Rutaecarpine – 100mg
Rutacarpine is a natural plant extract said to have a wide variety of benefits. It has been used for centuries in traditional Chinese medicine – the whole plant has anyway. Some recent studies found that rutaecarpine decreased serum caffeine levels in mice. It seems that rutaecarpine supplementation might ‘flush’ any lingering caffeine in your system out through your urine. However, this is a big ‘might’ – thus far no human studies have been done.
If rutaecarpine turns out to be an effective way to get rid of any caffeine left in your system which might be keeping you awake at night, then it will be a fantastic sleep aid. But until we see some robust human trials, we’re not going to get too excited by it. We don’t think it deserves to be used in Genius Sleep Aid.
Inositol – 100mg
Inositol is not a very common ingredient in natural sleeping supplements. But this isn’t because it doesn’t do anything; it just isn’t flavour of the month. Inositol can have a significant effect on the quality and duration of your sleep, as well as the time it takes you to fall asleep each night. Rather than directly promoting sleep-inducing hormones like melatonin, inositol has a much more indirect mechanism of action. Studies have found that inositol can reverse desensitization of serotonin receptors. Basically, it makes your defunct serotonin receptors work again. This means a better mood, reduced anxiety, and drastically better sleep quality.
One thing we will say about the inositol in Genius Sleep Aid is that we don’t get much of it. Inositol is found in many plant foods. To get any kind of meaningful effect, you need to be consuming a lot of it. 100mg just isn’t enough!
Melatonin – 0.5mg
Melatonin is the hormone which controls your sleeping patterns. Melatonin makes you feel sleepy at night, high concentrations in the brain make your sleep deeper, and an absence of melatonin allows you to wake up in the morning. Melatonin release happens at specific times each day. However, due to things like travel, blue light exposure, or unhealthy habits, our sleeping patterns can get out of whack. Supplementing with melatonin is great way to not only promote deep, restful sleep, but also to fix a disruptive sleeping cycle.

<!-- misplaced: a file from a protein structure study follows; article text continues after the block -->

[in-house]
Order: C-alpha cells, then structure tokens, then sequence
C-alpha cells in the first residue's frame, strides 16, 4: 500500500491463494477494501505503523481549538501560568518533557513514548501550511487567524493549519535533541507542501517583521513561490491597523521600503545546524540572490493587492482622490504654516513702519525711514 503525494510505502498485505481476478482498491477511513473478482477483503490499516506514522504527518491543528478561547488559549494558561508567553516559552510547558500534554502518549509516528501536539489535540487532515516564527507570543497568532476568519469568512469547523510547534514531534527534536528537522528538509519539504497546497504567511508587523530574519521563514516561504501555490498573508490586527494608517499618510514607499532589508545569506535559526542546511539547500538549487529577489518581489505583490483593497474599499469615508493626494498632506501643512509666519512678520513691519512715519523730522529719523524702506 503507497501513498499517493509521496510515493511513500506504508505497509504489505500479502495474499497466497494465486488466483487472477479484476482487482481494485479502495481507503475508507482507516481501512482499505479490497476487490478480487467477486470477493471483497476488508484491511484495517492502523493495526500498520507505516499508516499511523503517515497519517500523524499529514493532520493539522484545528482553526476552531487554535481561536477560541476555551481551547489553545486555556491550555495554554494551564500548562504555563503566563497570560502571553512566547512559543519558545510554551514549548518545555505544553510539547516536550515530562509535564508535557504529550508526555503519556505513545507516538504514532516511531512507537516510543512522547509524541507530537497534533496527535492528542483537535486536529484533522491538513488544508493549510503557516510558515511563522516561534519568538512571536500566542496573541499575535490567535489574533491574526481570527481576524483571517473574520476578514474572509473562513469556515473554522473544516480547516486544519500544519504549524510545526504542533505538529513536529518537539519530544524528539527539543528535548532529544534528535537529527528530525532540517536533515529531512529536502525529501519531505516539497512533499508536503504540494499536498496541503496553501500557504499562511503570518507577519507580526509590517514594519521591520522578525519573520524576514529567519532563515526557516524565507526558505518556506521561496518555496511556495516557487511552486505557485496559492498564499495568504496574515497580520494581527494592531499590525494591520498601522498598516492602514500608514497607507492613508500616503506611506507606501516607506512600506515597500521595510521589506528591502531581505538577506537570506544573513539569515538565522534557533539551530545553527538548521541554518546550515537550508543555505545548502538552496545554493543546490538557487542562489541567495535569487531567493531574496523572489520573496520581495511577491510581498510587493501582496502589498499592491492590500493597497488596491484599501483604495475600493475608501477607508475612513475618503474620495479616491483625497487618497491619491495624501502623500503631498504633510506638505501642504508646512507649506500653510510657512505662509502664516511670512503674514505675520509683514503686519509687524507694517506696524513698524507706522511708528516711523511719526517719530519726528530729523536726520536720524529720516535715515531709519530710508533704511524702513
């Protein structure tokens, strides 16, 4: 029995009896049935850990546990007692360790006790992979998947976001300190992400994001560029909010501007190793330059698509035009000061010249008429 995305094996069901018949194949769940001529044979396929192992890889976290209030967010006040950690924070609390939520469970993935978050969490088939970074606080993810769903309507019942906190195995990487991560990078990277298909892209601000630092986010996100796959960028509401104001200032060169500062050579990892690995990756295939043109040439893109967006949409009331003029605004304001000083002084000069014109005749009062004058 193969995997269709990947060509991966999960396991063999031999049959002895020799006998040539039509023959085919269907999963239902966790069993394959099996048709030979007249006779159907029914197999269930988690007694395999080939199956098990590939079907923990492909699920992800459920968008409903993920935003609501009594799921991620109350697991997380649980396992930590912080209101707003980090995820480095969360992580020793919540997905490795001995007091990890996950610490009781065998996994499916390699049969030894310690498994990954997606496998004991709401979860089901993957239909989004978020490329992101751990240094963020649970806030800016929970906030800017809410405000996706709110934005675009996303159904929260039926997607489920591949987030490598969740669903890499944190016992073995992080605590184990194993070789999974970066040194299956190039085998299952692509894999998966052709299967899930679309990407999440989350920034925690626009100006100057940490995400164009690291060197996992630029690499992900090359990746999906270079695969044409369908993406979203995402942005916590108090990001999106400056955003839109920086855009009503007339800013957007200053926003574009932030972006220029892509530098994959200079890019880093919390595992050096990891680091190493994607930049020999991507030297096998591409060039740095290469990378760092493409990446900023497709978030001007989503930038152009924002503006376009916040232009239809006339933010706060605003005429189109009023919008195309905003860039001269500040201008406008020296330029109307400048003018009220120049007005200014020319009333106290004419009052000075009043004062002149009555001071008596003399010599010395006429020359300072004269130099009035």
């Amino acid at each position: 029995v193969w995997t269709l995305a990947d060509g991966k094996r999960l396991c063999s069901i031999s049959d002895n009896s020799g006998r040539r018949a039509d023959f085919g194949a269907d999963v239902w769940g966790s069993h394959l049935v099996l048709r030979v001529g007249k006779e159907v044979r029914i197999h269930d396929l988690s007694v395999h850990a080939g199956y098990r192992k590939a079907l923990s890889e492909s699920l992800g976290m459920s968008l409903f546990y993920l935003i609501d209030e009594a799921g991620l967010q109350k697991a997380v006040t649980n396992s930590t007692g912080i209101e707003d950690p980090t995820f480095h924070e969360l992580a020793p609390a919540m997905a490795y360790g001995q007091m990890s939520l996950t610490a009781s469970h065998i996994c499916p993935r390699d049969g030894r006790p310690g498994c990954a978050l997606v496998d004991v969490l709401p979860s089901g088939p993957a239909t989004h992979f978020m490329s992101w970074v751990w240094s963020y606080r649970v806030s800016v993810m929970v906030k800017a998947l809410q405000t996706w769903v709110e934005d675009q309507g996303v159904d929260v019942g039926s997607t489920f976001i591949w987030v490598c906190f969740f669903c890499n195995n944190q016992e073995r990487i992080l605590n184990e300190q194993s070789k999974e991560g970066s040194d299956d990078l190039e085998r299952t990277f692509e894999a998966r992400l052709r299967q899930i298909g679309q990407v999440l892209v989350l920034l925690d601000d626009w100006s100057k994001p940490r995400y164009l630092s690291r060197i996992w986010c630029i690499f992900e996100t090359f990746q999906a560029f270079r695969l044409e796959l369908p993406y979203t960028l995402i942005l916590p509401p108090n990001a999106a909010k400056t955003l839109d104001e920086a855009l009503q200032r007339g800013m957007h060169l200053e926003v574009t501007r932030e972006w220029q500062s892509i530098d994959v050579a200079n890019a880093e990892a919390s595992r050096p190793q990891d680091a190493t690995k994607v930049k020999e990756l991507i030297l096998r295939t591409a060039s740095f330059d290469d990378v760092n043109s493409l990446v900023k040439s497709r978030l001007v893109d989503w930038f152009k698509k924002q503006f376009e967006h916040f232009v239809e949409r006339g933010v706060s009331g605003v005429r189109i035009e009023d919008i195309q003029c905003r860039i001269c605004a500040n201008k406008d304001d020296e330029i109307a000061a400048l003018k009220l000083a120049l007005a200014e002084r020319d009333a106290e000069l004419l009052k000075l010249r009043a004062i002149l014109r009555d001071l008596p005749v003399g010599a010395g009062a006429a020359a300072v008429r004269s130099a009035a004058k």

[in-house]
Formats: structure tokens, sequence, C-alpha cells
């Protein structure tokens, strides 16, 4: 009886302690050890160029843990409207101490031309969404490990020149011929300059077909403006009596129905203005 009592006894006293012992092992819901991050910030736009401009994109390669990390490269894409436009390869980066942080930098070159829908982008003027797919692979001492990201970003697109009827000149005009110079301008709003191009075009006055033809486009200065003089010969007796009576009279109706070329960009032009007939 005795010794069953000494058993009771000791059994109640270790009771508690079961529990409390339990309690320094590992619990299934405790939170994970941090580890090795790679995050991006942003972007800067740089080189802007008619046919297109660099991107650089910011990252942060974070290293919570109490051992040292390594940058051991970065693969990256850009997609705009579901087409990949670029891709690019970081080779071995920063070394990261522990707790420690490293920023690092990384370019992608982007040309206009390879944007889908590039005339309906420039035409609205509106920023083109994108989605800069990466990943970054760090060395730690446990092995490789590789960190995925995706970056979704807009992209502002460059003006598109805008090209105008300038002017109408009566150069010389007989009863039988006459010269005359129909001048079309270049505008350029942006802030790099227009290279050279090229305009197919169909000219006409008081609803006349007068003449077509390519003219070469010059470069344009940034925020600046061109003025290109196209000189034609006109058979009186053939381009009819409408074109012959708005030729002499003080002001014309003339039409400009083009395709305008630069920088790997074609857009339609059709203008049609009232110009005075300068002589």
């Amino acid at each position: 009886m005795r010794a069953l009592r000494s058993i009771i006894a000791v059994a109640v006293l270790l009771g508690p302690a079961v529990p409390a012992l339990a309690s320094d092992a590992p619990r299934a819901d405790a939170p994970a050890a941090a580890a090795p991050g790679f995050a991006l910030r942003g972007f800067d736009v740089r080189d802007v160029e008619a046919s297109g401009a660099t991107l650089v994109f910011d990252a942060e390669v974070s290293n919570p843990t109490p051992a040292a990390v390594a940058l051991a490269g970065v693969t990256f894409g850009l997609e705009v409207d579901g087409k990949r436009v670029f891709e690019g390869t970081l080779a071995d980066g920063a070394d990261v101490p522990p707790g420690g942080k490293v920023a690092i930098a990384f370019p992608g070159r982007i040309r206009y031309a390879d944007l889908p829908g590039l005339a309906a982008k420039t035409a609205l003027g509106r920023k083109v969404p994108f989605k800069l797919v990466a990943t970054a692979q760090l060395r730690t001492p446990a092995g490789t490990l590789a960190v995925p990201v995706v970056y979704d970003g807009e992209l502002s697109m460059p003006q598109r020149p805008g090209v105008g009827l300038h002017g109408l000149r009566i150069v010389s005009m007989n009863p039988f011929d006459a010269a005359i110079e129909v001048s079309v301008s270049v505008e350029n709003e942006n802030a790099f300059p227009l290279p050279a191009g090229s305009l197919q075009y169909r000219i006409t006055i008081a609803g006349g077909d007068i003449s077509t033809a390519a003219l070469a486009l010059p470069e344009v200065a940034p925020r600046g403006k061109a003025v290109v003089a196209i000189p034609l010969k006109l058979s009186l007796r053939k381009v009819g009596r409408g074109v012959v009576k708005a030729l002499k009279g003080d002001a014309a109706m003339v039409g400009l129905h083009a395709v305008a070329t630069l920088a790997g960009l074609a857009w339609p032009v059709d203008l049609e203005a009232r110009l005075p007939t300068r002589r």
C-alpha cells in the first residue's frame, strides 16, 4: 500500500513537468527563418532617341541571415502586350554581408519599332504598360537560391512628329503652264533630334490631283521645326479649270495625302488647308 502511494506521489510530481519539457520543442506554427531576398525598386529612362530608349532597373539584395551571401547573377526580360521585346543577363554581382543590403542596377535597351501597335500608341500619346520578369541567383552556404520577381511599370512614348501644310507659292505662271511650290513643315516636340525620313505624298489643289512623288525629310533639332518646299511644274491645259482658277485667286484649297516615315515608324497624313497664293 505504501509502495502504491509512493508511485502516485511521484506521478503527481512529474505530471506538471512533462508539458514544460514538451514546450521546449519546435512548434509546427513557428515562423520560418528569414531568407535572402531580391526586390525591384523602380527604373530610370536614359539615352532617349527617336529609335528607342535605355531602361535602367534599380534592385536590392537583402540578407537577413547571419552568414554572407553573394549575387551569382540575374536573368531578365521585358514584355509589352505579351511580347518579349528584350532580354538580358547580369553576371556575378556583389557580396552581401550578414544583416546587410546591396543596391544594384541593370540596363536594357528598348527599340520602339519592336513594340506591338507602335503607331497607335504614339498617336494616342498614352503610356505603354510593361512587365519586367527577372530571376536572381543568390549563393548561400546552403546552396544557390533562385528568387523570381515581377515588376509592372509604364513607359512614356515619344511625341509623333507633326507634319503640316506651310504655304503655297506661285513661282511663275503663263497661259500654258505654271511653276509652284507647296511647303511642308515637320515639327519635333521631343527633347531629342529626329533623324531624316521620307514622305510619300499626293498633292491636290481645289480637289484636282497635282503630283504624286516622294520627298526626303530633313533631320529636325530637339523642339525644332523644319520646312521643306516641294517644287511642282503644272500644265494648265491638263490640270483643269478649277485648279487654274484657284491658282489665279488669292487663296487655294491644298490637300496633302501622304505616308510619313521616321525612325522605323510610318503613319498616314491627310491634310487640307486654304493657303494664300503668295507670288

Again though, we’re surprised at how much melatonin we get from Genius Sleep Aid – just 0.5mg. This compares very badly to the standard 2mg we get from most good quality sleep supplements. Ideally we’d like to see a large dose of a natural melatonin source.
Our Thoughts On The Genius Sleep Aid Formula
The Genius Brand is a giant of the supplement industry. As such, we expected a lot from Genius Sleep Aid.
While it isn’t a bad sleep supplement, we didn’t quite get what we were hoping for.
The formula contains a couple of excellent ingredients which will definitely help you get a better night’s sleep.
Theanine reduces sleep latency while melatonin promotes high quality sleep. Inositol can help quell anxiety and promote relaxation. Together, these ingredients can dramatically improve the quality, duration, and timing of your sleep. Genius Sleep Aid can therefore have you feeling energized and refreshed each and every morning.
But is this the best sleep stack on the market right now?
No, not by a long shot.
Glycine takes up the majority of the formula. We don’t doubt that glycine helps with sleep quality in numerous ways. What we doubt is whether or not 1g of supplemental glycine will make a blind bit of difference.
Glycine is highly prevalent in practically all foods. It is the simplest amino acid. An extra gram of the stuff before bed isn’t going to put you into a deep slumber.